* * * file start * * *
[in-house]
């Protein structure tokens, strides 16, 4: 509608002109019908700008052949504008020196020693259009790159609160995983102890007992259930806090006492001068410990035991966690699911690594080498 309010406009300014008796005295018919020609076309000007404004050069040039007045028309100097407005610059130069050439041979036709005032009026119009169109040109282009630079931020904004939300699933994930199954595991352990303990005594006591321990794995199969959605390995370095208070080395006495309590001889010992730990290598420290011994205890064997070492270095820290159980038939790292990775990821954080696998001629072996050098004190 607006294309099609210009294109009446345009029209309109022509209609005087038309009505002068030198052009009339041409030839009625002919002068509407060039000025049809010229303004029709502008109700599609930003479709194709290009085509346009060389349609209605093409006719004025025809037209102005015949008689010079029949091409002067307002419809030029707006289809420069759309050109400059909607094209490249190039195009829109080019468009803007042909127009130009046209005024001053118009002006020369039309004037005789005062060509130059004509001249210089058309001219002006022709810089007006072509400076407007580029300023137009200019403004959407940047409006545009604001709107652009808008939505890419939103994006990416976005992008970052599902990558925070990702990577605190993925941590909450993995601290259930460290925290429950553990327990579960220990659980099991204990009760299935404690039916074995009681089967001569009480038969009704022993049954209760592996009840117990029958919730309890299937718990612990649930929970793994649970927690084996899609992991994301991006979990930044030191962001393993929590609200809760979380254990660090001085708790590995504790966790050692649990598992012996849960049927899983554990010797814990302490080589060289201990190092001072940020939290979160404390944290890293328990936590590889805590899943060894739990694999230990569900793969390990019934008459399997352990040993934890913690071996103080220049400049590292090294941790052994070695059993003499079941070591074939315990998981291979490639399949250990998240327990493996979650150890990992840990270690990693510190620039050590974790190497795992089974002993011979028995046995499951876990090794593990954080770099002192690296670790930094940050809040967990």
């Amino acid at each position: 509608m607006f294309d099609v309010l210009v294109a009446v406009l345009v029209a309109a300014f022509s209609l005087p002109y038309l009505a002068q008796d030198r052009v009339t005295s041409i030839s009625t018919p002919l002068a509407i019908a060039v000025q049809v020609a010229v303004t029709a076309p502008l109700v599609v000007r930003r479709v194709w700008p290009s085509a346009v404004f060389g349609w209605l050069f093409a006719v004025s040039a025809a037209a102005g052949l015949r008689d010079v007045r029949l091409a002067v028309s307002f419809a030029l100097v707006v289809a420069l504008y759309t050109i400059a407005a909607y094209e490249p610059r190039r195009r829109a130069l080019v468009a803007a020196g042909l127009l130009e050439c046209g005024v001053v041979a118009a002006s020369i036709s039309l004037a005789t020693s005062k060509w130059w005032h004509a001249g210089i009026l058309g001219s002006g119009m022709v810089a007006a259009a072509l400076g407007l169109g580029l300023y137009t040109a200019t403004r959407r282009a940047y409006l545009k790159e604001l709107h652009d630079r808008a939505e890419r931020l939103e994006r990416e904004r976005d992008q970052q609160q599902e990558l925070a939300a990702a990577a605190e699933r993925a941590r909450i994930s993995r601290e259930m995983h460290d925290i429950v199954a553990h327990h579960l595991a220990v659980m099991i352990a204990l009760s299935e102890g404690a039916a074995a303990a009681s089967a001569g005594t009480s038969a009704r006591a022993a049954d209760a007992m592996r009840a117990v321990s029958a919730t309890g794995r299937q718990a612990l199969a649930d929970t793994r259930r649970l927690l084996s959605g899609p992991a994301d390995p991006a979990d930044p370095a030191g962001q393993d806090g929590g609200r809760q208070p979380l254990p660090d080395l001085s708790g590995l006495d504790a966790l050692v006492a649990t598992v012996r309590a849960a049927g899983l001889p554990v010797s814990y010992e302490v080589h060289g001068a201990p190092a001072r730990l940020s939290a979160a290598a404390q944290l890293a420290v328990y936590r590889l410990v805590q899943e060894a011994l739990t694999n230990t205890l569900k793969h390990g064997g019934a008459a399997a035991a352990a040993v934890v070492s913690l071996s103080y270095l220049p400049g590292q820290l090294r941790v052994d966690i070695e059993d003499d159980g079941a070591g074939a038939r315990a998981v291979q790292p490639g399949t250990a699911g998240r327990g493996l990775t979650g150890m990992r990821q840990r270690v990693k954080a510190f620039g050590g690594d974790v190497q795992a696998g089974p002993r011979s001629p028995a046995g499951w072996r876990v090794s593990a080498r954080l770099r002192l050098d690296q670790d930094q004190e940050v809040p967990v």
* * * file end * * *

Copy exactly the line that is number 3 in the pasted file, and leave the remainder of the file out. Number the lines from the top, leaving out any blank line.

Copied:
């Amino acid at each position: 509608m607006f294309d099609v309010l210009v294109a009446v406009l345009v029209a309109a300014f022509s209609l005087p002109y038309l009505a002068q008796d030198r052009v009339t005295s041409i030839s009625t018919p002919l002068a509407i019908a060039v000025q049809v020609a010229v303004t029709a076309p502008l109700v599609v000007r930003r479709v194709w700008p290009s085509a346009v404004f060389g349609w209605l050069f093409a006719v004025s040039a025809a037209a102005g052949l015949r008689d010079v007045r029949l091409a002067v028309s307002f419809a030029l100097v707006v289809a420069l504008y759309t050109i400059a407005a909607y094209e490249p610059r190039r195009r829109a130069l080019v468009a803007a020196g042909l127009l130009e050439c046209g005024v001053v041979a118009a002006s020369i036709s039309l004037a005789t020693s005062k060509w130059w005032h004509a001249g210089i009026l058309g001219s002006g119009m022709v810089a007006a259009a072509l400076g407007l169109g580029l300023y137009t040109a200019t403004r959407r282009a940047y409006l545009k790159e604001l709107h652009d630079r808008a939505e890419r931020l939103e994006r990416e904004r976005d992008q970052q609160q599902e990558l925070a939300a990702a990577a605190e699933r993925a941590r909450i994930s993995r601290e259930m995983h460290d925290i429950v199954a553990h327990h579960l595991a220990v659980m099991i352990a204990l009760s299935e102890g404690a039916a074995a303990a009681s089967a001569g005594t009480s038969a009704r006591a022993a049954d209760a007992m592996r009840a117990v321990s029958a919730t309890g794995r299937q718990a612990l199969a649930d929970t793994r259930r649970l927690l084996s959605g899609p992991a994301d390995p991006a979990d930044p370095a030191g962001q393993d806090g929590g609200r809760q208070p979380l254990p660090d080395l001085s708790g590995l006495d504790a966790l050692v006492a649990t598992v012996r309590a849960a049927g899983l001889p554990v010797s814990y010992e302490v080589h060289g001068a201990p190092a001072r730990l940020s939290a979160a290598a404390q944290l890293a420290v328990y936590r590889l410990v805590q899943e060894a011994l739990t694999n230990t205890l569900k793969h390990g064997g019934a008459a399997a035991a352990a040993v934890v070492s913690l071996s103080y270095l220049p400049g590292q820290l090294r941790v052994d966690i070695e059993d003499d159980g079941a070591g074939a038939r315990a998981v291979q790292p490639g399949t250990a699911g998240r327990g493996l990775t979650g150890m990992r990821q840990r270690v990693k954080a510190f620039g050590g690594d974790v190497q795992a696998g089974p002993r011979s001629p028995a046995g499951w072996r876990v090794s593990a080498r954080l770099r002192l050098d690296q670790d930094q004190e940050v809040p967990v």